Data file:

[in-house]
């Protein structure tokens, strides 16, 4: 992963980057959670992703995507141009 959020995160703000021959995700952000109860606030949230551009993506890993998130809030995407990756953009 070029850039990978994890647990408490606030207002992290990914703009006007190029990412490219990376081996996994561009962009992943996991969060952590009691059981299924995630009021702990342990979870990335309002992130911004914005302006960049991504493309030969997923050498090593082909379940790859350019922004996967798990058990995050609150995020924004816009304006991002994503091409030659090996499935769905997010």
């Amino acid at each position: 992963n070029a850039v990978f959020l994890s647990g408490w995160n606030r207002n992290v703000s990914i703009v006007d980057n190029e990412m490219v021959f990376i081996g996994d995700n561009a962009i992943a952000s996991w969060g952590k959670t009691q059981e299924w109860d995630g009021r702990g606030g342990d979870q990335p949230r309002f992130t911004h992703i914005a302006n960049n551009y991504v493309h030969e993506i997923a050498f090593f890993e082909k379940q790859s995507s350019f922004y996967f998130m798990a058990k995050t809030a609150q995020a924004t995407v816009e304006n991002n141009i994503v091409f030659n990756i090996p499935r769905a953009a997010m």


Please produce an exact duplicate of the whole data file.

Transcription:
[in-house]
């Protein structure tokens, strides 16, 4: 992963980057959670992703995507141009 959020995160703000021959995700952000109860606030949230551009993506890993998130809030995407990756953009 070029850039990978994890647990408490606030207002992290990914703009006007190029990412490219990376081996996994561009962009992943996991969060952590009691059981299924995630009021702990342990979870990335309002992130911004914005302006960049991504493309030969997923050498090593082909379940790859350019922004996967798990058990995050609150995020924004816009304006991002994503091409030659090996499935769905997010």
């Amino acid at each position: 992963n070029a850039v990978f959020l994890s647990g408490w995160n606030r207002n992290v703000s990914i703009v006007d980057n190029e990412m490219v021959f990376i081996g996994d995700n561009a962009i992943a952000s996991w969060g952590k959670t009691q059981e299924w109860d995630g009021r702990g606030g342990d979870q990335p949230r309002f992130t911004h992703i914005a302006n960049n551009y991504v493309h030969e993506i997923a050498f090593f890993e082909k379940q790859s995507s350019f922004y996967f998130m798990a058990k995050t809030a609150q995020a924004t995407v816009e304006n991002n141009i994503v091409f030659n990756i090996p499935r769905a953009a997010m």